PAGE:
Emerging firms raise foreign investment to record high: UN

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Companies from emerging and developing economies raised their global direct investment abroad to record levels last year, a UN economic think tank said on Wednesday.

"The BRICs are the leaders," said James Zhan, the director of the investment division at the UN Conference on Trade and Development (UNCTAD), referring to emerging nations Brazil, Russia, India and China.

UNCTAD said in its latest Global Investment Trends monitor that global flows of outward foreign direct investment reached $1.3 trillion in 2010, an increase of 13 percent.

Although it marked the latest stage in a three-year recovery, the amount was still 10 percent below the pre-crisis average and 40 percent short of the 2007 peak for outward foreign direct investment flows.

However, UNCTAD underlined a shift in the pattern of investment abroad with a more dynamic economic recovery in Asia and Latin America than in developed Western economies and a strong Russian corporate presence abroad.

"Outward FDI from developing and transition economies has reached a record high both in absolute terms and as a share of the global total," Zhan told journalists.

Corporations based in developing and emerging economies accounted for $377 billion or 28 percent of the global total, an increase of 23 percent over last year and twice as big a share as in 2007.

In 2010, 70 percent of FDI projects, including new factories, in developing countries came from other developing nations, according to the agency.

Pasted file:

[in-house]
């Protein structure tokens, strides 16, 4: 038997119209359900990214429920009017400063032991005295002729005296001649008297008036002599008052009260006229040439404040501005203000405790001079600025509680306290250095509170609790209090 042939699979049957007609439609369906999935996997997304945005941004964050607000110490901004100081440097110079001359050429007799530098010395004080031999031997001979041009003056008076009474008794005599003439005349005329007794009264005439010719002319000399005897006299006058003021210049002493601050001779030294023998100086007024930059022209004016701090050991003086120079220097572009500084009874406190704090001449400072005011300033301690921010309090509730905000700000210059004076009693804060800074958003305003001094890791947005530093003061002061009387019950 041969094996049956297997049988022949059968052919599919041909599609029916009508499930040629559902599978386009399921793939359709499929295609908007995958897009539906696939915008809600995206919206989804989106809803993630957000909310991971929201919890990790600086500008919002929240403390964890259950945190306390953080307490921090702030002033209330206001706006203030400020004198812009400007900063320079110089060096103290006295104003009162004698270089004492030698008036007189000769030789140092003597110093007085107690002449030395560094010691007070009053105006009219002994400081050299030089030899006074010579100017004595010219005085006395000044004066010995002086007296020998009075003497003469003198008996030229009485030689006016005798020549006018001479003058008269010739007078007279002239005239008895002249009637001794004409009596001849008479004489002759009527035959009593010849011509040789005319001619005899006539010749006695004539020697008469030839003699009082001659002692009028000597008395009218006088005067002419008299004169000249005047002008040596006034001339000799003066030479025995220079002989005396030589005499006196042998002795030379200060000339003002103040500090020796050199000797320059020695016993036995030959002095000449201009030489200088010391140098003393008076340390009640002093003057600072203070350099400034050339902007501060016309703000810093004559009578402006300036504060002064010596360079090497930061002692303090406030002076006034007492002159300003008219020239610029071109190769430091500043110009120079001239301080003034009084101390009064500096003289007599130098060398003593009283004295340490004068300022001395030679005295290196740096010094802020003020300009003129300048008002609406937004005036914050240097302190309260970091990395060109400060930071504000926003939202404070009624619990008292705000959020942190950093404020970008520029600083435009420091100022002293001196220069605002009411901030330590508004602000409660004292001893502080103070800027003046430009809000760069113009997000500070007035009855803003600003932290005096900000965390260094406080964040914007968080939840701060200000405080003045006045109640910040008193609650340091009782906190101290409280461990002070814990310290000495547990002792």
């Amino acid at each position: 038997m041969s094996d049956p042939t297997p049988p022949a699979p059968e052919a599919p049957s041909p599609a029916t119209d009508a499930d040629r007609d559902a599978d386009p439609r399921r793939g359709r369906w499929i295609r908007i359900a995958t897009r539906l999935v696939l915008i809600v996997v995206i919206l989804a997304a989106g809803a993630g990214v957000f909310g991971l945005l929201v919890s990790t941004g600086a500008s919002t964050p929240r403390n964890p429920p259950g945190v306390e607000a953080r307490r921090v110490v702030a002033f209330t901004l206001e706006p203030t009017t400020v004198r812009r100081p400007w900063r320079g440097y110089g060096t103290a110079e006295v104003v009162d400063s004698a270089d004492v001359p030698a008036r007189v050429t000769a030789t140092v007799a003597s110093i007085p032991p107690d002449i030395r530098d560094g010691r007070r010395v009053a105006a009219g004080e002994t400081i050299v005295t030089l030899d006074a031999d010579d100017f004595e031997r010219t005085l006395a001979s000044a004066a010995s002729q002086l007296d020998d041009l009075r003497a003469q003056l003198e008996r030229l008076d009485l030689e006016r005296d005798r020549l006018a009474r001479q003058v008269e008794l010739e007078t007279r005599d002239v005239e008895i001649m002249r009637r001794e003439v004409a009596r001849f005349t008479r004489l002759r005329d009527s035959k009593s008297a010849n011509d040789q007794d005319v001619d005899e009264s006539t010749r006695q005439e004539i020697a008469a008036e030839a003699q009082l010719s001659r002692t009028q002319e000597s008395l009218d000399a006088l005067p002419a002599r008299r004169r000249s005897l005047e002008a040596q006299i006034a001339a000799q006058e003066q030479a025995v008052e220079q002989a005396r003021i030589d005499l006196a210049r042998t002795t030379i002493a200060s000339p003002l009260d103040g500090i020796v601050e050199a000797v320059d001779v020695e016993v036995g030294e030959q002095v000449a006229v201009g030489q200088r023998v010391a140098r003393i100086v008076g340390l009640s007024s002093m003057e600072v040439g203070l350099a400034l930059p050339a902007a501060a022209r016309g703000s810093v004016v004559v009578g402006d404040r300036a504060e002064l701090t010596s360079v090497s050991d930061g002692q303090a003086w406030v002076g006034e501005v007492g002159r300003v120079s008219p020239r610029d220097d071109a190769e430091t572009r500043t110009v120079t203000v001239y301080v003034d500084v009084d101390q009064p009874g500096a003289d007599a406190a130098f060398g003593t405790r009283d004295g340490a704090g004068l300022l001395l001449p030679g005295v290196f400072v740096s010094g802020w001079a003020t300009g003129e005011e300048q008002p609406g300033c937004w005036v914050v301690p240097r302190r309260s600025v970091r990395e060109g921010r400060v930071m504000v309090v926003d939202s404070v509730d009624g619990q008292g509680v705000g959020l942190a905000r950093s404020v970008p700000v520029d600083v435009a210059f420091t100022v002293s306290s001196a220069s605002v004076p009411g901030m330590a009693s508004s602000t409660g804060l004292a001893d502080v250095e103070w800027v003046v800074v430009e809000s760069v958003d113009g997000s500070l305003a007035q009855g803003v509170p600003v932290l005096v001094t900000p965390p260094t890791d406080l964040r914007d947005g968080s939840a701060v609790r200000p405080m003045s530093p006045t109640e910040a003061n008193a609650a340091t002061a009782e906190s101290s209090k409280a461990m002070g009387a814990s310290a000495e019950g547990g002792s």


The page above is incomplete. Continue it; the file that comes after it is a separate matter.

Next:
Developed economies experienced a patchy recovery, especially in Europe.

US firms, traditionally the largest foreign investors, increased their investment abroad by nearly a third to $325.5 billion, while foreign investments from companies in the high performing German and Swiss economies also revived.

However, UNCTAD found that outflows from Britain, traditionally one of the largest sources of foreign investment, fell by 44 percent in 2010 back to levels last seen 18 years ago.

Zhan said major companies were generally cash rich at the beginning of 2011 but reluctant to invest because of the uncertain economic climate, debt crises, and volatile financial and foreign exchange markets.

However, ongoing corporate and industrial resturcturing as well as a "new wave of privatisation" amid stalled public finance provided fresh opportunities for foreign investors.

"We see the investment recovery is continuing although it is still far away from the pre-crisis height," said Zhan.

© 2011 AFP

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